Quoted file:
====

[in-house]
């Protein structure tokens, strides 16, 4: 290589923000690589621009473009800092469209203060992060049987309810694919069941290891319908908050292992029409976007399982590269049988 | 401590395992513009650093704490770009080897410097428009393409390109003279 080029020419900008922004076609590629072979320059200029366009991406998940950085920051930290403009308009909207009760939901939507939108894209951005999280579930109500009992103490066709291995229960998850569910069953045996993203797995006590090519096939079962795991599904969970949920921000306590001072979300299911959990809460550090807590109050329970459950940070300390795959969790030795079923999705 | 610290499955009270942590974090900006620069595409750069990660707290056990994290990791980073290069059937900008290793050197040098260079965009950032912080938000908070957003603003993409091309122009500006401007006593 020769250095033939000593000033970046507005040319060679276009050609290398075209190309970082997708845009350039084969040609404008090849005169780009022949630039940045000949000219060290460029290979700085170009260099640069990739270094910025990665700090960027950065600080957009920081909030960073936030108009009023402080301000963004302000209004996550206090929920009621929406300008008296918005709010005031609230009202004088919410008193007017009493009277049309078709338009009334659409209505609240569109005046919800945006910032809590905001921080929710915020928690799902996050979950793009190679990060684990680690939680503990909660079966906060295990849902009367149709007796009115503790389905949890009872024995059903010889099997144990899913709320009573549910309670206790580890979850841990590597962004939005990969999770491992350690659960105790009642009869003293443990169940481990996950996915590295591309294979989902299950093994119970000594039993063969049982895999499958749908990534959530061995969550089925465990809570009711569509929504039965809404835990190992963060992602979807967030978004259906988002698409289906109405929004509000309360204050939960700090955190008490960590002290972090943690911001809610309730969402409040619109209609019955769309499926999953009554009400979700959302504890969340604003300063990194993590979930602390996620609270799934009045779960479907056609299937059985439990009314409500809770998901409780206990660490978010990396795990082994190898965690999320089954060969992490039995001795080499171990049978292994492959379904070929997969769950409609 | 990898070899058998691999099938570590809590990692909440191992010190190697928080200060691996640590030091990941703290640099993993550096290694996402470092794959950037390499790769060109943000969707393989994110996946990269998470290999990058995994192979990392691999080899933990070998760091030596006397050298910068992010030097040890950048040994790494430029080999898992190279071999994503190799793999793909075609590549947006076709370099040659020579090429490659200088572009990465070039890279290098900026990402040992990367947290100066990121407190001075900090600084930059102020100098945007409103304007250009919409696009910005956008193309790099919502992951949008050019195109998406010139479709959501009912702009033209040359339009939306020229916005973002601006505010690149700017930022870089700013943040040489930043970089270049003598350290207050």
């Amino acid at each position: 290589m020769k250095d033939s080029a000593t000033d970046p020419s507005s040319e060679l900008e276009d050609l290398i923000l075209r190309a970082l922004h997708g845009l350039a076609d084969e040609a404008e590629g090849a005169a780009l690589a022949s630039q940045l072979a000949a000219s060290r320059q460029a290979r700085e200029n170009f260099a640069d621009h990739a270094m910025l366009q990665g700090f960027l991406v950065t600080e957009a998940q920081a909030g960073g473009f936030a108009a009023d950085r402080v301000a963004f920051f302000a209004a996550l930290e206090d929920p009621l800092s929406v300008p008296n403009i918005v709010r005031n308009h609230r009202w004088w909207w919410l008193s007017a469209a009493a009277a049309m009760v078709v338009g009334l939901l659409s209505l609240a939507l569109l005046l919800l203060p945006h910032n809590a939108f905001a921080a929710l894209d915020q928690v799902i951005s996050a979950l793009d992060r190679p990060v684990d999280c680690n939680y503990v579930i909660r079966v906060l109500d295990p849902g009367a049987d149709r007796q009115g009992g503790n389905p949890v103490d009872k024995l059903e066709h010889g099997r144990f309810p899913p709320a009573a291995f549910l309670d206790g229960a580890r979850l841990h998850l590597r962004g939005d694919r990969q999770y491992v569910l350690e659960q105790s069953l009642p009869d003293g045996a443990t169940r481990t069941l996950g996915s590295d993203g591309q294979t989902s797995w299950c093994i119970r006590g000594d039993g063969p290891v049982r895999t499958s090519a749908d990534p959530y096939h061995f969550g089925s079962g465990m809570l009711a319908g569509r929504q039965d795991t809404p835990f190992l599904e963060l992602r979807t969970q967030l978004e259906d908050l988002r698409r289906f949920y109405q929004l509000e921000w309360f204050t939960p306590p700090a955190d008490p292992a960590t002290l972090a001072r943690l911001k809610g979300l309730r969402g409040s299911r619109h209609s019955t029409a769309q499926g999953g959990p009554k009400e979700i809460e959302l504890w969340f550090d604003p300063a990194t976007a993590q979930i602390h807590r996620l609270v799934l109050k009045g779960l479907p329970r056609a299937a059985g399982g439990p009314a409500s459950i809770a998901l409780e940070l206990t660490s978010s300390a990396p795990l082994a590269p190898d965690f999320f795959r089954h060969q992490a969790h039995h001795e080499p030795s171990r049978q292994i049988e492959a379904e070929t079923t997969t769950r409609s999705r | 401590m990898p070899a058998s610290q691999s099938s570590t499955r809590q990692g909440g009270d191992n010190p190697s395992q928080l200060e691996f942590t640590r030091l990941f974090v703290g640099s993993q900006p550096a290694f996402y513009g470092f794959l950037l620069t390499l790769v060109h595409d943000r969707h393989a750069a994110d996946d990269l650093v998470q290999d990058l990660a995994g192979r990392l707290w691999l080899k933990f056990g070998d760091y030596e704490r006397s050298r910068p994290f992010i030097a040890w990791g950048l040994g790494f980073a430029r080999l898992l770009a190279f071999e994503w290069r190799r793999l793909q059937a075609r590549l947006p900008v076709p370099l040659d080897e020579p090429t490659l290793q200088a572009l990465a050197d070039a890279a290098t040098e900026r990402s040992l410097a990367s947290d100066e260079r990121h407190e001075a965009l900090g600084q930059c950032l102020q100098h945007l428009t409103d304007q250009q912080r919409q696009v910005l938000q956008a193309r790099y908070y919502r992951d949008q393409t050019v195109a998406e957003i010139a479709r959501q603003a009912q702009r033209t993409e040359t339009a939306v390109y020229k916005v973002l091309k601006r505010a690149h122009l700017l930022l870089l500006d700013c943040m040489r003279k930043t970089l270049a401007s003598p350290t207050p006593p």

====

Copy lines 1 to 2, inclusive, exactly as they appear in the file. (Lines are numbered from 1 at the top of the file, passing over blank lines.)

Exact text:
[in-house]
């Protein structure tokens, strides 16, 4: 290589923000690589621009473009800092469209203060992060049987309810694919069941290891319908908050292992029409976007399982590269049988 | 401590395992513009650093704490770009080897410097428009393409390109003279 080029020419900008922004076609590629072979320059200029366009991406998940950085920051930290403009308009909207009760939901939507939108894209951005999280579930109500009992103490066709291995229960998850569910069953045996993203797995006590090519096939079962795991599904969970949920921000306590001072979300299911959990809460550090807590109050329970459950940070300390795959969790030795079923999705 | 610290499955009270942590974090900006620069595409750069990660707290056990994290990791980073290069059937900008290793050197040098260079965009950032912080938000908070957003603003993409091309122009500006401007006593 020769250095033939000593000033970046507005040319060679276009050609290398075209190309970082997708845009350039084969040609404008090849005169780009022949630039940045000949000219060290460029290979700085170009260099640069990739270094910025990665700090960027950065600080957009920081909030960073936030108009009023402080301000963004302000209004996550206090929920009621929406300008008296918005709010005031609230009202004088919410008193007017009493009277049309078709338009009334659409209505609240569109005046919800945006910032809590905001921080929710915020928690799902996050979950793009190679990060684990680690939680503990909660079966906060295990849902009367149709007796009115503790389905949890009872024995059903010889099997144990899913709320009573549910309670206790580890979850841990590597962004939005990969999770491992350690659960105790009642009869003293443990169940481990996950996915590295591309294979989902299950093994119970000594039993063969049982895999499958749908990534959530061995969550089925465990809570009711569509929504039965809404835990190992963060992602979807967030978004259906988002698409289906109405929004509000309360204050939960700090955190008490960590002290972090943690911001809610309730969402409040619109209609019955769309499926999953009554009400979700959302504890969340604003300063990194993590979930602390996620609270799934009045779960479907056609299937059985439990009314409500809770998901409780206990660490978010990396795990082994190898965690999320089954060969992490039995001795080499171990049978292994492959379904070929997969769950409609 | 990898070899058998691999099938570590809590990692909440191992010190190697928080200060691996640590030091990941703290640099993993550096290694996402470092794959950037390499790769060109943000969707393989994110996946990269998470290999990058995994192979990392691999080899933990070998760091030596006397050298910068992010030097040890950048040994790494430029080999898992190279071999994503190799793999793909075609590549947006076709370099040659020579090429490659200088572009990465070039890279290098900026990402040992990367947290100066990121407190001075900090600084930059102020100098945007409103304007250009919409696009910005956008193309790099919502992951949008050019195109998406010139479709959501009912702009033209040359339009939306020229916005973002601006505010690149700017930022870089700013943040040489930043970089270049003598350290207050």